Because it sounds like He was just going for a walk, saw these two guys, called them, and they came.  Obviously, there’s more to it than that, but you have to know where to look.  So here’s some background.

 

Simon and Andrew are brothers from Bethsaida, which literally means House of Fish.  They are working in a commercial fishing business in Capernaum, on the north end of the Sea of Galilee, where Andrew lives with Simon and his wife.

 

Andrew is also a disciple, or follower, of a radical new preacher known as John the Baptist, who was sent to prepare the way for the Messiah, the Anointed One of God who would redeem Israel.

 

One day Jesus shows up where John is baptizing.  John immediately recognizes Him, and points Him out as the Lamb of God who takes away the sins of the world.  Naturally, word gets out about this event.

 

So the next day, Andrew is there along with another disciple by the name of John, who recorded the events of that day in the Gospel that bears his name:

 

The next day John was standing again with two of his disciples.  When he saw Jesus walking along he said, “Look!  The Lamb of God!”  The two disciples heard what he said, and they followed Jesus.

 When Jesus turned and saw them following, he asked, “What are you looking for?”

They said, “Rabbi (which is translated Teacher), where are you staying?”

 He replied, “Come and see.”  So they went and saw where he was staying, and they remained with him that day.  (John 1:35-39a CEB)

 

After spending the day with Jesus, Andrew immediately goes and gets Simon, convinced that he and John had found the Messiah.  So how were they convinced in a single day?  I’m sure it had a lot to do with what Jesus said to them, which the Bible didn’t record, but there is another reason.

 

Andrew and John recognized Jesus as the Messiah because they were EXPECTING the Messiah.

 

Indeed all Jews in that day were, but most of them didn’t know what they were looking for.  Many were hoping for a military leader to throw off the Roman occupation of Judea.  These folks missed it completely when Jesus was in their midst.  Indeed, many of them were among those who eventually had Jesus executed.

 

But John the Baptist knew that the Kingdom of God was another matter entirely.  And he had done his job in preparing the way for those who had ears to hear his message, Andrew and John among them.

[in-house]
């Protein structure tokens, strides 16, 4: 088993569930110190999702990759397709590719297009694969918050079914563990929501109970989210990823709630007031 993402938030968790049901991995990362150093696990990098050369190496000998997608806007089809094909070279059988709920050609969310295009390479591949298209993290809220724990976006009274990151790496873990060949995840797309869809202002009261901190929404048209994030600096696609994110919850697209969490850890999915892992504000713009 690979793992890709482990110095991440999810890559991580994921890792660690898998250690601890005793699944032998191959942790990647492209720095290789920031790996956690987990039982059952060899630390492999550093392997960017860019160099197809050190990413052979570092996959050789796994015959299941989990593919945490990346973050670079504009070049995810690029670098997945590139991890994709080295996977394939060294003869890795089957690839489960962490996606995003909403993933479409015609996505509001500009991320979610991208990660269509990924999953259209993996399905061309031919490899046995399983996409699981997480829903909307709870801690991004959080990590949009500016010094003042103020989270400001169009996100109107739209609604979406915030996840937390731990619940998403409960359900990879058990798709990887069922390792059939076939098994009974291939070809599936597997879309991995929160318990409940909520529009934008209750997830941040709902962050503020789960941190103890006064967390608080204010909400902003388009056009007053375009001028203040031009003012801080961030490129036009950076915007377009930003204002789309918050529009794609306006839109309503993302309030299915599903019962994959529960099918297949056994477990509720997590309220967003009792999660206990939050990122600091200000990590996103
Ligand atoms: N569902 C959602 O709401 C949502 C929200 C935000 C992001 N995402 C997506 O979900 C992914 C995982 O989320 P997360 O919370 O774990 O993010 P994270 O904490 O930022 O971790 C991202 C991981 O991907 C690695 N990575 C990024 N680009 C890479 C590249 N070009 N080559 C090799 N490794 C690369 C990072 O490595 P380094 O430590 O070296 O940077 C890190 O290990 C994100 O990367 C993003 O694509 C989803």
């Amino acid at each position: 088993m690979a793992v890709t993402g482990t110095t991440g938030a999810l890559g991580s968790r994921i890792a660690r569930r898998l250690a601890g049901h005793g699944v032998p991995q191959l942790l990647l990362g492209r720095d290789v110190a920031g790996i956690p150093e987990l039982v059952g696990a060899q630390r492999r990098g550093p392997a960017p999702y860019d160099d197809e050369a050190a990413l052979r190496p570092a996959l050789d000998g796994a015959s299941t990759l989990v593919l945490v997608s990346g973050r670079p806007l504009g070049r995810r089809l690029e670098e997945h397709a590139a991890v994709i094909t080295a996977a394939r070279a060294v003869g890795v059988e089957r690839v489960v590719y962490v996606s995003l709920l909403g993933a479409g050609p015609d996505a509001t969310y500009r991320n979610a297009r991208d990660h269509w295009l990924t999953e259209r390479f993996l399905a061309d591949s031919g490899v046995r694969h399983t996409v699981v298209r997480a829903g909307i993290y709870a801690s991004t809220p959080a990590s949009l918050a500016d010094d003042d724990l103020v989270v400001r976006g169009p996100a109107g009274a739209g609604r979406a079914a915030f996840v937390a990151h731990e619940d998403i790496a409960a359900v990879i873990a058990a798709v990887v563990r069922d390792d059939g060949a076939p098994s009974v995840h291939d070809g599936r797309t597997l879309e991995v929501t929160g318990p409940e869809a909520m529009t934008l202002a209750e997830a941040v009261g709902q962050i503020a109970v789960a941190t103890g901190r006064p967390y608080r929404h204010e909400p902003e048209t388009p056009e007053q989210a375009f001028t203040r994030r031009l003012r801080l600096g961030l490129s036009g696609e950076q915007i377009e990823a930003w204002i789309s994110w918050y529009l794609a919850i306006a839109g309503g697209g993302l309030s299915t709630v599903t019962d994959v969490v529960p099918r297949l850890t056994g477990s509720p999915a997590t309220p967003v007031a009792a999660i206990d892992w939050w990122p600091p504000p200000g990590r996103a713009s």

(Come back for the conclusion–Track Record!)

 

Us and Them: Part 4–Love

 

You can love your country, but since a country is an abstract concept that really only exists as lines drawn on a map, it cannot love you back.  Your country can have a strong military, but that can’t keep you safe from what happens inside our borders.  Your elected officials can promise you everything, but they themselves are not in a position to truly provide you with anything.

 

Bottom line—if you put your hope in politics, you will always be disappointed.  However, there is a way not to be.

 

For the first 33 years of my life, my needs were never truly met.  But for the last nine, they have been.  Since surrendering my life to Jesus Christ, I have experienced love:

 

Greater love has no one than this, that he lay down his life for his friends.  (John 15:13 NIV)

There is no fear in love; but perfect love casts out fear, because fear involves punishment, and the one who fears is not perfected in love.  (1 John 4:18 NASB)

 

The first time I felt truly safe was when I learned and internalized these words:

 

Thou shalt not be afraid for the terror by night; nor for the arrow that flieth by day; nor for the pestilence that walketh in darkness; nor for the destruction that wasteth at noonday.  A thousand shall fall at thy side, and ten thousand at thy right hand; but it shall not come nigh thee.  (Psalm 91:5-7 KJV)

Even in my moments of weakness, when I let world events and political rhetoric get the better of me, I still hold fast to this truth:

 

In my anguish I cried to the Lord, and he answered by setting me free.  The Lord is with me; I will not be afraid.  What can man do to me?  (Psalm 118:5-6 NIV)

 

And for the first time in my life, I finally have a hope and a future (anybody who has ever bought a wall plaque at Family Christian knows where I am going with this):

 

Yes, I know that this is one of the most overused, out-of-context Bible quotes of this age.  Yes, I know that it was a specific message given through the prophet Jeremiah for specific people in a specific situation at a specific time (the Jewish exiles in Babylon in the 6th century BC).

 

But see, that’s just it.  The Jewish exiles of 2,600 years ago had the same needs that we do today.  They needed to know that God still loved them, that He would preserve and protect them, even though they were captives in Babylon for 70 years, and that they would have a hope and a future (in their case, that they would return to their homeland and rebuild Jerusalem).

 

Different situation, different time, same needs.  Because they were “us,” just as we all were created to be “us.”

 

This is why I emphasize “common ground” so much when writing about the concept of being a Truthseeker.  These needs are common to all.

 

I have found that all of these needs are met in Jesus Christ, and in Christ alone.  I am able to love, because He loved me first, before I even acknowledged Him (1 John 4:19).  I know that under His protection, no weapon formed by man shall prosper against me (Isaiah 54:17).